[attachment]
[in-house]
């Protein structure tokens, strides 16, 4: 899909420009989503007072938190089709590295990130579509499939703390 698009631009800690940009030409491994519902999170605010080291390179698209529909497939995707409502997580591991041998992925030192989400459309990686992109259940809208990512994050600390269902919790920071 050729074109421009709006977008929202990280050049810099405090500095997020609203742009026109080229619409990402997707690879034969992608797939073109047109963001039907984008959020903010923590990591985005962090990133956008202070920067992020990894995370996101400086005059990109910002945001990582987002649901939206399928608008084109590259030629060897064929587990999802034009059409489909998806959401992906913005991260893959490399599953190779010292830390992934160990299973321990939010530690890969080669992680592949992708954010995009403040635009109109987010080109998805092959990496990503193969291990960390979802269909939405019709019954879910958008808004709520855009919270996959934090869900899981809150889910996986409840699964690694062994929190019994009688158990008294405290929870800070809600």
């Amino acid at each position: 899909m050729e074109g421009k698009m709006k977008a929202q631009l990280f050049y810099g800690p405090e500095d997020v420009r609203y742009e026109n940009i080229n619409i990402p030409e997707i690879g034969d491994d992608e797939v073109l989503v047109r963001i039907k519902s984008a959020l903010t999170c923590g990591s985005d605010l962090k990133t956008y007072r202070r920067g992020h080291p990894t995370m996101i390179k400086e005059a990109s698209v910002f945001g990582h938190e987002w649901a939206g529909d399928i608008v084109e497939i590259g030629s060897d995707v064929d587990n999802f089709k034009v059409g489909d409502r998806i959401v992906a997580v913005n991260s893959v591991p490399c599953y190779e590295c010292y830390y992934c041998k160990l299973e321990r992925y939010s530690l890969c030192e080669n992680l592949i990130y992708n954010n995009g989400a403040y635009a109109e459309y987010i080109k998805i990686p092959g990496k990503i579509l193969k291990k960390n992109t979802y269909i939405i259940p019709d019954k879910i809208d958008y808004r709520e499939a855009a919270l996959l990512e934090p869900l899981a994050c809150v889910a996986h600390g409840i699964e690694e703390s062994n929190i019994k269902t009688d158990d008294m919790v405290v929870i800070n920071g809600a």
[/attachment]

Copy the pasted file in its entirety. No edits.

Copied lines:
[in-house]
């Protein structure tokens, strides 16, 4: 899909420009989503007072938190089709590295990130579509499939703390 698009631009800690940009030409491994519902999170605010080291390179698209529909497939995707409502997580591991041998992925030192989400459309990686992109259940809208990512994050600390269902919790920071 050729074109421009709006977008929202990280050049810099405090500095997020609203742009026109080229619409990402997707690879034969992608797939073109047109963001039907984008959020903010923590990591985005962090990133956008202070920067992020990894995370996101400086005059990109910002945001990582987002649901939206399928608008084109590259030629060897064929587990999802034009059409489909998806959401992906913005991260893959490399599953190779010292830390992934160990299973321990939010530690890969080669992680592949992708954010995009403040635009109109987010080109998805092959990496990503193969291990960390979802269909939405019709019954879910958008808004709520855009919270996959934090869900899981809150889910996986409840699964690694062994929190019994009688158990008294405290929870800070809600």
């Amino acid at each position: 899909m050729e074109g421009k698009m709006k977008a929202q631009l990280f050049y810099g800690p405090e500095d997020v420009r609203y742009e026109n940009i080229n619409i990402p030409e997707i690879g034969d491994d992608e797939v073109l989503v047109r963001i039907k519902s984008a959020l903010t999170c923590g990591s985005d605010l962090k990133t956008y007072r202070r920067g992020h080291p990894t995370m996101i390179k400086e005059a990109s698209v910002f945001g990582h938190e987002w649901a939206g529909d399928i608008v084109e497939i590259g030629s060897d995707v064929d587990n999802f089709k034009v059409g489909d409502r998806i959401v992906a997580v913005n991260s893959v591991p490399c599953y190779e590295c010292y830390y992934c041998k160990l299973e321990r992925y939010s530690l890969c030192e080669n992680l592949i990130y992708n954010n995009g989400a403040y635009a109109e459309y987010i080109k998805i990686p092959g990496k990503i579509l193969k291990k960390n992109t979802y269909i939405i259940p019709d019954k879910i809208d958008y808004r709520e499939a855009a919270l996959l990512e934090p869900l899981a994050c809150v889910a996986h600390g409840i699964e690694e703390s062994n929190i019994k269902t009688d158990d008294m919790v405290v929870i800070n920071g809600a």